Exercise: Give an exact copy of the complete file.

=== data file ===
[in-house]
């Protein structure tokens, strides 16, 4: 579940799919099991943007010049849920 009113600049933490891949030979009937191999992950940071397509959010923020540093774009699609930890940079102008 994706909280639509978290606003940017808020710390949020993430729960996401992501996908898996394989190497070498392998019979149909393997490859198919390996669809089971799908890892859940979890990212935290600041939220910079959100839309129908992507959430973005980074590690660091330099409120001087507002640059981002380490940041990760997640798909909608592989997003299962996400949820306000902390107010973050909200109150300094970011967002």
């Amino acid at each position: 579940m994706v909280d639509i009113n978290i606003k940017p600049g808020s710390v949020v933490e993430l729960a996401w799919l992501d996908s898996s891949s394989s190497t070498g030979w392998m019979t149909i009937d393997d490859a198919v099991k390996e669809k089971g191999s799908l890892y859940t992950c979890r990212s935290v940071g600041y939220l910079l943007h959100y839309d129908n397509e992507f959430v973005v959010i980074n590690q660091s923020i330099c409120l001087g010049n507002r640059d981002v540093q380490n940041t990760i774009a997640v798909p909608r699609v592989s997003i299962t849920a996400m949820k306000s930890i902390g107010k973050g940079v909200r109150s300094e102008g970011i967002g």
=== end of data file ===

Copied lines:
[in-house]
């Protein structure tokens, strides 16, 4: 579940799919099991943007010049849920 009113600049933490891949030979009937191999992950940071397509959010923020540093774009699609930890940079102008 994706909280639509978290606003940017808020710390949020993430729960996401992501996908898996394989190497070498392998019979149909393997490859198919390996669809089971799908890892859940979890990212935290600041939220910079959100839309129908992507959430973005980074590690660091330099409120001087507002640059981002380490940041990760997640798909909608592989997003299962996400949820306000902390107010973050909200109150300094970011967002």
């Amino acid at each position: 579940m994706v909280d639509i009113n978290i606003k940017p600049g808020s710390v949020v933490e993430l729960a996401w799919l992501d996908s898996s891949s394989s190497t070498g030979w392998m019979t149909i009937d393997d490859a198919v099991k390996e669809k089971g191999s799908l890892y859940t992950c979890r990212s935290v940071g600041y939220l910079l943007h959100y839309d129908n397509e992507f959430v973005v959010i980074n590690q660091s923020i330099c409120l001087g010049n507002r640059d981002v540093q380490n940041t990760i774009a997640v798909p909608r699609v592989s997003i299962t849920a996400m949820k306000s930890i902390g107010k973050g940079v909200r109150s300094e102008g970011i967002g």